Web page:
In the Lonely Hour Tour
There is something special about Sam Smith. In this generation, artists smother themselves in confetti, rely on guided vocal tracks for pitch-perfection and hide themselves behind semi-naked backup dancers. But Smith is extraordinarily exposed with a five-piece band and three backup singers, rolling out hit after hit from his debut album, In The Lonely Hour.
As our generation moves towards an appreciation for modesty, suited-up Smith and his immaculate band reflect the changing industry. Gone are the days where booty shaking warrants admiration and cussing makes you relatable. We are on the cusp of an era in which teenagers do not want sugarcoated Hollywood butt-cheeks, but self-respecting artists who bare their feelings rather than their skin.
Before Smith even stepped on stage, he had won. His ambient low-key set, adorned with well-groomed musicians and simplistic lights, enticed the audience. Even the words his molten voice oozed abandoned the objectifying lyrics of mass-produced ‘artists’, for relatable and topical themes such as same-sex relationships, unrequited love and drunk dialing.
There is only a fine line between humility and boastfulness on stage that even the greats struggle to balance. But for Smith, with only one album and not even a single album tour under his belt, he has managed to walk the tightrope that many fall from. His incessant smile and connection with the crowd drew you in to believe that you were watching a friend in a small club, rather than a six-time-Grammy-nominated superstar in a 10,000-person amphitheatre. Even the dads were swooning over his charms.
As a former Lady Gaga ‘monster’, Smith identifies with the fans that line up from the wee hours in the morning in order to catch the perfect glimpse of their idol. Before sound checking, Smith ensured that he paid a visit to his adoring fans, giving a lucky few a quick selfie. As the heat radiated down on his devotees, Smith’s team handed out ice blocks considerately bought by the man himself. It is the small deeds like this that win over even the most skeptical fans.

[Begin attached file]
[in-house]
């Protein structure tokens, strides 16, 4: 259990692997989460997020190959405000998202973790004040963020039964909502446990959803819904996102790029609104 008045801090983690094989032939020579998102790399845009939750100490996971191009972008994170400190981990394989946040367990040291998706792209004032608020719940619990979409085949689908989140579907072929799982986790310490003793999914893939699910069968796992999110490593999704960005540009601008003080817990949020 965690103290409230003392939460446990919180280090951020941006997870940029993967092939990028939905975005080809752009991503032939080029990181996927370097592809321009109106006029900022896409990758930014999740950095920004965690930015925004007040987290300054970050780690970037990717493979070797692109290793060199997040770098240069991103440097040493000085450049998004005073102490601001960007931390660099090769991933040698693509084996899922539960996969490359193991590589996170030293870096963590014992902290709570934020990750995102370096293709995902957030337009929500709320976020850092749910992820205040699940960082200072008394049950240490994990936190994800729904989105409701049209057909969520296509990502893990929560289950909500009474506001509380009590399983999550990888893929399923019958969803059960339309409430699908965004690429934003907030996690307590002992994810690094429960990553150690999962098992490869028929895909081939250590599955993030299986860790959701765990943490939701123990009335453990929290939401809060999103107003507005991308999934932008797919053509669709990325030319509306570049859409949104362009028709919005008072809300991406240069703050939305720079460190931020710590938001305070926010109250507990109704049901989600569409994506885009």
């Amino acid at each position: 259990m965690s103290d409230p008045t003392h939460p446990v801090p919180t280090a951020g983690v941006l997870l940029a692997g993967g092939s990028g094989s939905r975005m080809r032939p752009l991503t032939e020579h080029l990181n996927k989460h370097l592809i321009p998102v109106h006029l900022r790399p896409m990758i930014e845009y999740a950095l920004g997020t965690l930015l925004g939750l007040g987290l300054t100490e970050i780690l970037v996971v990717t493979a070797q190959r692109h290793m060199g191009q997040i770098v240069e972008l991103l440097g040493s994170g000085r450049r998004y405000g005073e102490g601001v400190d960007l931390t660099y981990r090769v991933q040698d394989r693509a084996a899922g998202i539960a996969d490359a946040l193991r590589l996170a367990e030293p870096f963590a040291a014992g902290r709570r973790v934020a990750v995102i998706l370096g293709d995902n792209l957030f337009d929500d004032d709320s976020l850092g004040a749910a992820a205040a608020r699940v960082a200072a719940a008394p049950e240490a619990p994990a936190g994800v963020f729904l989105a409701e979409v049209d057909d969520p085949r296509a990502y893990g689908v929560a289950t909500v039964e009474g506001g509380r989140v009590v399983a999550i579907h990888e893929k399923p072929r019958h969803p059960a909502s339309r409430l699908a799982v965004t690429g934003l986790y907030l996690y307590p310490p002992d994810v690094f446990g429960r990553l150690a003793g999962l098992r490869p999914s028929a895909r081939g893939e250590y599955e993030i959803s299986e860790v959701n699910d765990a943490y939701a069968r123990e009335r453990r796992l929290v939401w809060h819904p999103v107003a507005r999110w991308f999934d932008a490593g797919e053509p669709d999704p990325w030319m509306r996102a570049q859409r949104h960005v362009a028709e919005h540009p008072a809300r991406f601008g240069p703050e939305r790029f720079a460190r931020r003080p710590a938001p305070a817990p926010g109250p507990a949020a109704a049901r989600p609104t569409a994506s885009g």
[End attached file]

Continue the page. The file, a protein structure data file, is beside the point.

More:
The vocal acrobatics of the 22-year-old were worth the wait. From the soaring falsetto of Life Support to the hypnotising four-part harmony of Make It To Me and all the way to his roof-busting anthem of Stay With Me, Smith’s cherubic voice exceeded the quality of digital recordings with raw talent. His audience got the chance to duet with the British singer on Naughty Boy’s track La La La and dance along in his 70s influenced Restart.
Not a single member of the audience was left disappointed from his debut Australian show. Though his stage presence may have wandered, he was able to command each and every Brisbanite with his soulful serenade.
If this is an indication of celestial Smith’s rising trajectory, then he’ll be shooting up to the stars in a flash. And we’d better get our telescopes out.
See Sam Smith at The Brisbane Entertainment Centre
Tickets at www.ticketek.com.au